[Posted November 3, 2009] While you were busy standing in line at the polls today – you have voted, right? – the Court of Appeals was busy releasing two published opinions, both in criminal appeals.

[We interrupt your regularly-scheduled web site to provide this important coverage of today’s memorial service.]

Dearly beloved, we are gathered here today to pay our last respects to an old friend whose time has irrevocably passed. Some of you may have referred to her as The Good Old Days; others may have known her as a dear, quiet, reserved member of our society who would never dream of giving offense; everyone knew her as the spirit of appellate propriety. I refer, of course, to the late, lamented Modesty in Appellate Opinions; may her delicate soul and even-more-delicate sensibilities rest in peace.

We have known for some time that she was ill. Numerous appellate opinions, all relatively recent, have listed language that would be far too graphic for inclusion in polite society. Back in 1978 – a much gentler time – the United States Supreme Court was required to pass upon a case involving George Carlin and his Seven Dirty Words monologue. In that day, the justices could not bring themselves to write any of the challenged words in their opinions; with a hint of embarrassment, they simply appended to the Court’s opinion a transcript of Mr. Carlin’s routine, where the language lay naked and exposed to the world. Thousands of law students studying Constitutional Law thus came to see, perhaps for the first time, the spectacle of officially-published coarse language.

More recently, as society has changed even as our gray lady did not, courts have taken to using asterisks to omit key letters when it became necessary to convey to the reader the exact sense of what was being discussed. This proved to be moderately more sensational than the previous practice of making only an oblique reference to strong language. But as the calendar continued to turn, some opinions omitted the asterisks and dared to print the unexpurgated language. Modesty in Appellate Opinions may have sensed at that time her own mortality.

Today, brothers and sisters, came the surest sign that our dear companion has at long last passed into that great lexicographical beyond. It arrives in the form of Lofgren v. Commonwealth, an appeal involving a conviction of “use of profane, threatening, or indecent language over the telephone,” an offense near and dear to our beloved decedent’s heart. Lofgren, you see, arrived at his girlfriend’s house to pick her up for a date, only to learn that another suitor had been swifter than he, and had won the race to fair lady’s hand – at least for the evening. When the damsel refused to see him because “I have company,” Lofgren reacted angrily, calling her a host of unmentionable and ungentlemanly names as he stormed away. For shame!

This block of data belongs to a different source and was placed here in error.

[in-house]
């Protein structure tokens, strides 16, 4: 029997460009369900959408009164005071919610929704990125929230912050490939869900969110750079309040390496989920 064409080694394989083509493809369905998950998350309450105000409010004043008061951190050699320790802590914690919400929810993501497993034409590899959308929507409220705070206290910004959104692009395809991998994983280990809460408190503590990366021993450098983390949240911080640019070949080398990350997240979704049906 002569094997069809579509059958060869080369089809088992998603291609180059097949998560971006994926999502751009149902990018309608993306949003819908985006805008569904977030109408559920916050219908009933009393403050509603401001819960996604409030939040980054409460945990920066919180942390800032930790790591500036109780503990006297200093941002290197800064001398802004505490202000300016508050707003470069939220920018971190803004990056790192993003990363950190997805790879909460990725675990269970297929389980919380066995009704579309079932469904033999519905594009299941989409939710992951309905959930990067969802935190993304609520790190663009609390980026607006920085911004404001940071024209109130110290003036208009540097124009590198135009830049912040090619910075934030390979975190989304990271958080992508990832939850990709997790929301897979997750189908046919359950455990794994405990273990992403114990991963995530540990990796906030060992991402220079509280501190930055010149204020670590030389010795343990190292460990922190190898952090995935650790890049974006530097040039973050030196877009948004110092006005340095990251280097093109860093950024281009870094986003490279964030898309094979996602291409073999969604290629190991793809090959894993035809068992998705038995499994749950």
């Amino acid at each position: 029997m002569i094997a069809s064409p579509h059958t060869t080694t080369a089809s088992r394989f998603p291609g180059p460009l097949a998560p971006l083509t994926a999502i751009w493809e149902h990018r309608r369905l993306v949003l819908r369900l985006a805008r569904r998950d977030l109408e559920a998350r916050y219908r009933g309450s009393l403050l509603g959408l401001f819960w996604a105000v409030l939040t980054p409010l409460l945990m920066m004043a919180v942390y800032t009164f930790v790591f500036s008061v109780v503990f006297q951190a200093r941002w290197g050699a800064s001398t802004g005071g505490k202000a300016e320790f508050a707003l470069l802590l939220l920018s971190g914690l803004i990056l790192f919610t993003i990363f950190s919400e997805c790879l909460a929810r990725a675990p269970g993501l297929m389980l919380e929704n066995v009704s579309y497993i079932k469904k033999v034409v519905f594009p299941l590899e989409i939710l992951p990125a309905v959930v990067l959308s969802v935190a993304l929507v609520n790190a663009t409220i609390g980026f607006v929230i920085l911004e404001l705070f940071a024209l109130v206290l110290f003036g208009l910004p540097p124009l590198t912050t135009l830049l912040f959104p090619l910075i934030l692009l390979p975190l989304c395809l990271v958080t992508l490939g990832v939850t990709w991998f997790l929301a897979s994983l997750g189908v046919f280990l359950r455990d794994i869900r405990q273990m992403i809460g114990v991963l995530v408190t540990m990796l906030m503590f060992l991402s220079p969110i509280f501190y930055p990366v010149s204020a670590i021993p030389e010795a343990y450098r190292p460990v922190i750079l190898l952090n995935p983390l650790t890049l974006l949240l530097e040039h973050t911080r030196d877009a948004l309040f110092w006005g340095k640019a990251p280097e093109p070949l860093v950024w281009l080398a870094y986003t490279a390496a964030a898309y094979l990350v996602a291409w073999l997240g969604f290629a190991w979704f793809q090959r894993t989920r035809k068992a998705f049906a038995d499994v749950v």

Later, Lofgren placed a phone call that resulted in his being prosecuted, again calling her foul names that we dare not recount here, out of deference to the still-warm corpse of our beloved companion. For those of you who are faint-of-heart, I entreat you not to click on the hyperlink in the previous paragraph of this sermon; your system may not be able to take the shock.

The statute, it seems, is narrower than would appear upon a first reading. It proscribes the use on the telephone of “obscene, vulgar, profane, lewd, lascivious, or indecent language,” and you must admit, that’s a pretty broad spectrum. But previous Supreme Court caselaw has limited the scope of the section (for constitutional reasons) to obscene language; the rest of that list is mere legal surplusage now. The question in this appeal was whether Lofgren’s outburst was obscene or not. If so, he’s guilty; if not, then he’s a free man.

In order to decide this issue, the court evaluates the definition of obscene language as set forth in another statute that helpfully supplies what Mr. Justice Stewart famously could not do for the term pornography. Obscenity in Virginia must relate to “the prurient interest in sex,” must go far “beyond the customary limits of candor,” and must have no serious value. So far, there is nothing in this analysis to trouble the sensibilities of our dearly departed.